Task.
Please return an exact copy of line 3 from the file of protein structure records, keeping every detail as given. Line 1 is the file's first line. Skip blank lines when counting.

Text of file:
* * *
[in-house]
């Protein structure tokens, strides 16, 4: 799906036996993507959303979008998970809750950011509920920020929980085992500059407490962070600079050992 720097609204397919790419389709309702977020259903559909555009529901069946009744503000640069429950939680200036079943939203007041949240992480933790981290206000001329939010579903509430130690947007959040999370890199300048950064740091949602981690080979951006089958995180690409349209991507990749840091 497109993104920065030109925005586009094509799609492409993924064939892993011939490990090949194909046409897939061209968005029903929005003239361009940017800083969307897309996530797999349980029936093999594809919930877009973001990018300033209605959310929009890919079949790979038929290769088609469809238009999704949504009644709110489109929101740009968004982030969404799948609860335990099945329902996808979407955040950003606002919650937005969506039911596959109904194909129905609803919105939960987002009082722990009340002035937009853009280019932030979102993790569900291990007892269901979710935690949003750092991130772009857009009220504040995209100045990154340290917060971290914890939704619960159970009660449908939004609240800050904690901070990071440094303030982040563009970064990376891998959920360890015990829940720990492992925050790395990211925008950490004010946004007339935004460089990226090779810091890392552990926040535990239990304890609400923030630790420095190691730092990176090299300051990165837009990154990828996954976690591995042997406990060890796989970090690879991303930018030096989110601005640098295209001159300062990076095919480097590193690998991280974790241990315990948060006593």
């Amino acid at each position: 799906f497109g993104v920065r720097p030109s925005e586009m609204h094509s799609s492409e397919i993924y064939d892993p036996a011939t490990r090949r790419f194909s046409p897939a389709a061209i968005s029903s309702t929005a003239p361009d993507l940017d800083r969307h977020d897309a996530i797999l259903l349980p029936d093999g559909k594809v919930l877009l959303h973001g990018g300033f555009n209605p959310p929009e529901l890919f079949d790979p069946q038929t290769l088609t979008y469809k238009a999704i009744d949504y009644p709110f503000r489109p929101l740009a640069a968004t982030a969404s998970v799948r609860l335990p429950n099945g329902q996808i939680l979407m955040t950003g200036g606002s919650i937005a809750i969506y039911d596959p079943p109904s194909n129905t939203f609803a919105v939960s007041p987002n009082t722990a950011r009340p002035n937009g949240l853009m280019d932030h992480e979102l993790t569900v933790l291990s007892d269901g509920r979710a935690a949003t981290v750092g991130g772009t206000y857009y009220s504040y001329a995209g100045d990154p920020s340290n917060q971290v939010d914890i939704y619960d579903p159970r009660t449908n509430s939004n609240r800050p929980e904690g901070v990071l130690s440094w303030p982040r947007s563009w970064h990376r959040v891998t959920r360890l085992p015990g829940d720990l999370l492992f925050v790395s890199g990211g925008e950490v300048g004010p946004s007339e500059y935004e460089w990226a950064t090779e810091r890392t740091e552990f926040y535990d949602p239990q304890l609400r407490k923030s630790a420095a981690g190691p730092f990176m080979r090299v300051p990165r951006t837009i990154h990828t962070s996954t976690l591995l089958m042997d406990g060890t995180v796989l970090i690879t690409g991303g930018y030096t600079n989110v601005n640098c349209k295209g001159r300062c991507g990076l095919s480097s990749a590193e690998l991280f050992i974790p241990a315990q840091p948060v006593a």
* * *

């Amino acid at each position: 799906f497109g993104v920065r720097p030109s925005e586009m609204h094509s799609s492409e397919i993924y064939d892993p036996a011939t490990r090949r790419f194909s046409p897939a389709a061209i968005s029903s309702t929005a003239p361009d993507l940017d800083r969307h977020d897309a996530i797999l259903l349980p029936d093999g559909k594809v919930l877009l959303h973001g990018g300033f555009n209605p959310p929009e529901l890919f079949d790979p069946q038929t290769l088609t979008y469809k238009a999704i009744d949504y009644p709110f503000r489109p929101l740009a640069a968004t982030a969404s998970v799948r609860l335990p429950n099945g329902q996808i939680l979407m955040t950003g200036g606002s919650i937005a809750i969506y039911d596959p079943p109904s194909n129905t939203f609803a919105v939960s007041p987002n009082t722990a950011r009340p002035n937009g949240l853009m280019d932030h992480e979102l993790t569900v933790l291990s007892d269901g509920r979710a935690a949003t981290v750092g991130g772009t206000y857009y009220s504040y001329a995209g100045d990154p920020s340290n917060q971290v939010d914890i939704y619960d579903p159970r009660t449908n509430s939004n609240r800050p929980e904690g901070v990071l130690s440094w303030p982040r947007s563009w970064h990376r959040v891998t959920r360890l085992p015990g829940d720990l999370l492992f925050v790395s890199g990211g925008e950490v300048g004010p946004s007339e500059y935004e460089w990226a950064t090779e810091r890392t740091e552990f926040y535990d949602p239990q304890l609400r407490k923030s630790a420095a981690g190691p730092f990176m080979r090299v300051p990165r951006t837009i990154h990828t962070s996954t976690l591995l089958m042997d406990g060890t995180v796989l970090i690879t690409g991303g930018y030096t600079n989110v601005n640098c349209k295209g001159r300062c991507g990076l095919s480097s990749a590193e690998l991280f050992i974790p241990a315990q840091p948060v006593a």